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Why I’m giving up daily politics for a grander vision

The ins and outs of the parliamentary day are often nothing more than a distraction. AAP/Alan Porritt

Some people worry that we are, collectively, indifferent to politics. I am beginning to worry that I have not been indifferent enough.

It’s a frightening idea: maybe politics matters far less than I thought. Am I just wasting the time I spend following it? Like a slightly maniacal lover I keep up with the minutiae of prime ministerships and presidencies on my phone, in cafes, and occasionally in my dreams.

On my deathbed will I look back desperately, impotently wondering why I gave so much thought and attention to the recent leadership struggle in Australia, the Queensland election or the Republican primaries in the US?

Why do we tune in to politics and scan the news websites? In some way, political stories are the gossip of the tribe, and we participate in our society by following its narratives; that’s part of what it is to belong to a community. And there is an appetite for novelty – for the sheer distraction of hearing the latest thing.

But behind these low-grade impulses there is a deeper and grander hope. And that is the belief that somewhere in these political stories and developments we can find the real substance of what is happening to the nation. We hope we are not just witnessing a side-show.

The two faces of politics

As we look at the surface of politics, we feel we can see the real government and leadership of society at work. When we see Romney is down in the polls or that Gillard has seen off a challenge from her former foreign minister we feel we are somehow engaging with politics.

Part of me wants to say: politics doesn’t matter. And another part of me wants to insist that politics is the most important of all human activities. But how to clear up this paradox?

Aristotle would have turned his phone off.

What I’ve come to see is that politics is really two very different kinds of thing, maddeningly going by the same name. Like identical twins, with opposed characters. We are always mixing them up, but really they are totally different people.

The first thing politics means is the struggle for the top positions. This could be the top positions in the nation, or it could be the top positions in a large business, or a university. This is the tactical manoeuvring, the sudden move, the rivalries, alliances, betrayals and all the human drama of competition.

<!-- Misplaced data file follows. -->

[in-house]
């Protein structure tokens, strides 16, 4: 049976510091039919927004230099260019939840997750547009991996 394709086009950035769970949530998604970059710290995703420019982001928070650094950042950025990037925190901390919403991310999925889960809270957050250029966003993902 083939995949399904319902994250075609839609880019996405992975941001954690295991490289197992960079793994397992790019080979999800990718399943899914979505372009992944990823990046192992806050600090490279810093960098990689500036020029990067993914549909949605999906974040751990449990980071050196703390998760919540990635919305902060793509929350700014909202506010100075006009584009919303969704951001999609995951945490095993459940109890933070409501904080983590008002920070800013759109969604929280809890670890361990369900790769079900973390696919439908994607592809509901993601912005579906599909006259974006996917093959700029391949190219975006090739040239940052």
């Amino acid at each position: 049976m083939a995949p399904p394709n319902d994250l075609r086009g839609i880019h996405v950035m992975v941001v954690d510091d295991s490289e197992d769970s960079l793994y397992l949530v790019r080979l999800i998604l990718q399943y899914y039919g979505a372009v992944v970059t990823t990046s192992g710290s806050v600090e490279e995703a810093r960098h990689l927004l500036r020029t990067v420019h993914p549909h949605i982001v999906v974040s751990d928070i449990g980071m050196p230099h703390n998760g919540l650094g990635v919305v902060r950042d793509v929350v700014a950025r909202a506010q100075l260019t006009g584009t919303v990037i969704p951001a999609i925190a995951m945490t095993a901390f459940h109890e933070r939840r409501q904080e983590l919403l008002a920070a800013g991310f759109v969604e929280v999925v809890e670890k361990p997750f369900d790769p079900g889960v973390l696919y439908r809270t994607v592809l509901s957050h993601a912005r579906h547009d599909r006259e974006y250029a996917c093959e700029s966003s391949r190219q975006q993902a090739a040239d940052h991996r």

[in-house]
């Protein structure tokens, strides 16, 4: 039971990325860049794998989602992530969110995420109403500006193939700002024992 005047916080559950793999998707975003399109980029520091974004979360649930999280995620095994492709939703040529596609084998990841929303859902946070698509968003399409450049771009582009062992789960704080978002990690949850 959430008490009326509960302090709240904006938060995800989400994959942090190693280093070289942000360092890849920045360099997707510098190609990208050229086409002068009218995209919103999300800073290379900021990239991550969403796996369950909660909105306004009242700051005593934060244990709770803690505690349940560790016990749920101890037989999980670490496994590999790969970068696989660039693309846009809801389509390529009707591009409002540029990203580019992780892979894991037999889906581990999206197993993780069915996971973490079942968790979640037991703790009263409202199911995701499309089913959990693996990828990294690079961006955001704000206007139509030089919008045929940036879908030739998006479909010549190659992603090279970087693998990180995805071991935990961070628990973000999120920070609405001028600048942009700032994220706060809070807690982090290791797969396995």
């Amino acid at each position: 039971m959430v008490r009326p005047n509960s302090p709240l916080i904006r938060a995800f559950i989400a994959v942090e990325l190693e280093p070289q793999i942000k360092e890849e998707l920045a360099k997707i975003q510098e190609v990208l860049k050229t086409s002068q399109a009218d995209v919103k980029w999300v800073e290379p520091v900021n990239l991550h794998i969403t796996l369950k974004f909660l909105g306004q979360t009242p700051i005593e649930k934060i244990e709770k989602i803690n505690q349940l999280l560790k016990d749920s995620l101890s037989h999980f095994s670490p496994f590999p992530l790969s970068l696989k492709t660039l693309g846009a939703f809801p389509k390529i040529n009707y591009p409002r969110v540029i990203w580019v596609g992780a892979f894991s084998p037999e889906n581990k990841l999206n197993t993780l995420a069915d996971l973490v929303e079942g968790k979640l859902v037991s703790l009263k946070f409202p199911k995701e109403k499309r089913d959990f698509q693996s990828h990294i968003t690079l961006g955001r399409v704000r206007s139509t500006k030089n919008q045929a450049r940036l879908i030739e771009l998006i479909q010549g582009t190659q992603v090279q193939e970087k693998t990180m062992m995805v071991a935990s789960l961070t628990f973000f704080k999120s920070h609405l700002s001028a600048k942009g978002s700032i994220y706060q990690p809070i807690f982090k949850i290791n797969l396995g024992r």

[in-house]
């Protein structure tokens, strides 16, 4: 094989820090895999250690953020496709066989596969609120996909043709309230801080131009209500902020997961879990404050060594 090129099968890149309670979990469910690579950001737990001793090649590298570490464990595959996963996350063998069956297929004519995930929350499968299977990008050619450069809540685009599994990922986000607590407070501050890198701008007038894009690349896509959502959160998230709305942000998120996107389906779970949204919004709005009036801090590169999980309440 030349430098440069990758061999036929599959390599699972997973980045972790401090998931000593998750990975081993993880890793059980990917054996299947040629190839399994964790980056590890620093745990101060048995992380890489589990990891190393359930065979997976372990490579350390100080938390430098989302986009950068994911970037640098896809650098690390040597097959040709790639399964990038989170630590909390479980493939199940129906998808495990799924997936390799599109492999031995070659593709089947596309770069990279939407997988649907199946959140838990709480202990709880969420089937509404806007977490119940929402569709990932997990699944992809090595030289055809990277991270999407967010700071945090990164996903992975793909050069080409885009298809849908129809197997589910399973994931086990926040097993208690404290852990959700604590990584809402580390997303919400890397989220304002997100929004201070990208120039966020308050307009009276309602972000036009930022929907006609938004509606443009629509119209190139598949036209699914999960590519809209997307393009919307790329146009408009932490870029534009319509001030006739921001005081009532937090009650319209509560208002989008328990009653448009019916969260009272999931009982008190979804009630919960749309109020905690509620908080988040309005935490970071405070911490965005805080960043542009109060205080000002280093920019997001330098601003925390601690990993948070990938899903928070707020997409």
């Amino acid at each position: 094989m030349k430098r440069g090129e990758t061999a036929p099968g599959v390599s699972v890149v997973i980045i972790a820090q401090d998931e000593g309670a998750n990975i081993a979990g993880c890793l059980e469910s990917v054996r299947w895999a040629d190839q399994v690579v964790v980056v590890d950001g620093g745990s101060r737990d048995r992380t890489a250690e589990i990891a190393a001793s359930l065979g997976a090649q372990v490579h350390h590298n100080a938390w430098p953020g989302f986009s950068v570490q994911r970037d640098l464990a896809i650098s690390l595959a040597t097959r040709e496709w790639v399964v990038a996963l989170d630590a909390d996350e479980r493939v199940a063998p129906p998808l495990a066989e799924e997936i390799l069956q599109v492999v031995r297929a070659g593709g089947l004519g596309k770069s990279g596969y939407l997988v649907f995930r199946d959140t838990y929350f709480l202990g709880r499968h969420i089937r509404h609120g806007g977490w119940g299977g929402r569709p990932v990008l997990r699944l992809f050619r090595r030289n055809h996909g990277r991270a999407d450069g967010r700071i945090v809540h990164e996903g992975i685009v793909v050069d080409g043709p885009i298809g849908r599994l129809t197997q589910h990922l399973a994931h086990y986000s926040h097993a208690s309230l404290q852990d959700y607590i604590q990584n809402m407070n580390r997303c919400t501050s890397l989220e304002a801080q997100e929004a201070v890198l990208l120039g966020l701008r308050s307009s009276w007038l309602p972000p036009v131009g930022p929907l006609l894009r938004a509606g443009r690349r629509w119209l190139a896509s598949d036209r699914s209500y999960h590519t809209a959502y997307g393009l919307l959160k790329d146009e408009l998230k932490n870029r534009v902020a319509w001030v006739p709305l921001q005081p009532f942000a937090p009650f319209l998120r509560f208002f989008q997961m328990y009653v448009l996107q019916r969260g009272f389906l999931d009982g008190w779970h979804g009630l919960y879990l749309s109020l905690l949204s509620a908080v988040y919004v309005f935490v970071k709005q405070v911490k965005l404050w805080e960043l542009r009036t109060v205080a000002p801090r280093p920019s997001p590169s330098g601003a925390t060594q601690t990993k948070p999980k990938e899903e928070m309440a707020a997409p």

On the other hand, when Aristotle wrote his treatise on Politics, he wasn’t concerned with that kind of struggle for dominance. He wanted to understand how societies flourish. He was trying to find out how collective life can go really well – and to learn the lessons of failures. And politics in this sense is the practical art of getting a society, as a whole, to flourish.

Drama at the telephone company

Of course it is possible for the two kinds of politics to come together. And when they do it is a noble sight.

Think of artist Jacques-Louis David’s The Tennis Court Oath, which shows the French deputies in 1789 swearing not to break up until they have given their country a just constitution. Think of heroic parliaments and founding fathers who have been the true leaders of their societies.

It is because of examples like these that the word “politics” carries, at least for me, a ring of importance and epic vision that comes down from history.

Jacques Louis-David, The Tennis Court Oath.

Now strike these from your imagination.

Despite the show at the top, the heart of politics is revealed in the actual workings of our governing institutions. In War and Peace, Tolstoy examines the difficulty we have in focusing our attention of the real workings of societies.

He says a society is a bit like a steam train. Our first inclination is to look at the clouds of dirty vapour puffing out of the chimney and think: that is what makes the wheels go round. Our inclination – without really thinking about it – is to imagine that the high drama at the top is what really counts.

Leadership battles are exciting by their very nature. But political leadership battles are in many respects very similar to those that might occur in the boardroom of a telephone company. They are fights for who gets to make the decisions, who gets to be head of what, who is rising, whose career is beginning to decline. The human drama is there; but the actual policies and decisions at stake often, in themselves, lack real grandeur and ambition.